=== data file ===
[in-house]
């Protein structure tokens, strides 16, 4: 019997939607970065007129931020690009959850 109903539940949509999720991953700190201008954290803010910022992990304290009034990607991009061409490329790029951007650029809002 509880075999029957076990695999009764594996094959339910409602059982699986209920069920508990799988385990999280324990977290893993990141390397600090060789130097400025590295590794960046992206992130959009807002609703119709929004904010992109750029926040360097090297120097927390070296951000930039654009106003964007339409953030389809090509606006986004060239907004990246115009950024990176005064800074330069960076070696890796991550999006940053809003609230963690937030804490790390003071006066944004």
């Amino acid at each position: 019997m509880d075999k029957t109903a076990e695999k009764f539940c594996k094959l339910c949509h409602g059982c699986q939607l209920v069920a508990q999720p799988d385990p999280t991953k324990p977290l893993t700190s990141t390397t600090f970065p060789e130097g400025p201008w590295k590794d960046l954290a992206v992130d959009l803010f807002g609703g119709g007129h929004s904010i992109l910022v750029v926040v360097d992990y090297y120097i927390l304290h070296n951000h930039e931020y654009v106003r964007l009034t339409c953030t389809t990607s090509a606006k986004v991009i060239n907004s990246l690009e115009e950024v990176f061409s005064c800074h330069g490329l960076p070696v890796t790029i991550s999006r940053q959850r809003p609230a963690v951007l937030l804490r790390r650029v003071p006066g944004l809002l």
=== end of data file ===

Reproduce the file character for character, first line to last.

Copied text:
[in-house]
């Protein structure tokens, strides 16, 4: 019997939607970065007129931020690009959850 109903539940949509999720991953700190201008954290803010910022992990304290009034990607991009061409490329790029951007650029809002 509880075999029957076990695999009764594996094959339910409602059982699986209920069920508990799988385990999280324990977290893993990141390397600090060789130097400025590295590794960046992206992130959009807002609703119709929004904010992109750029926040360097090297120097927390070296951000930039654009106003964007339409953030389809090509606006986004060239907004990246115009950024990176005064800074330069960076070696890796991550999006940053809003609230963690937030804490790390003071006066944004």
């Amino acid at each position: 019997m509880d075999k029957t109903a076990e695999k009764f539940c594996k094959l339910c949509h409602g059982c699986q939607l209920v069920a508990q999720p799988d385990p999280t991953k324990p977290l893993t700190s990141t390397t600090f970065p060789e130097g400025p201008w590295k590794d960046l954290a992206v992130d959009l803010f807002g609703g119709g007129h929004s904010i992109l910022v750029v926040v360097d992990y090297y120097i927390l304290h070296n951000h930039e931020y654009v106003r964007l009034t339409c953030t389809t990607s090509a606006k986004v991009i060239n907004s990246l690009e115009e950024v990176f061409s005064c800074h330069g490329l960076p070696v890796t790029i991550s999006r940053q959850r809003p609230a963690v951007l937030l804490r790390r650029v003071p006066g944004l809002l």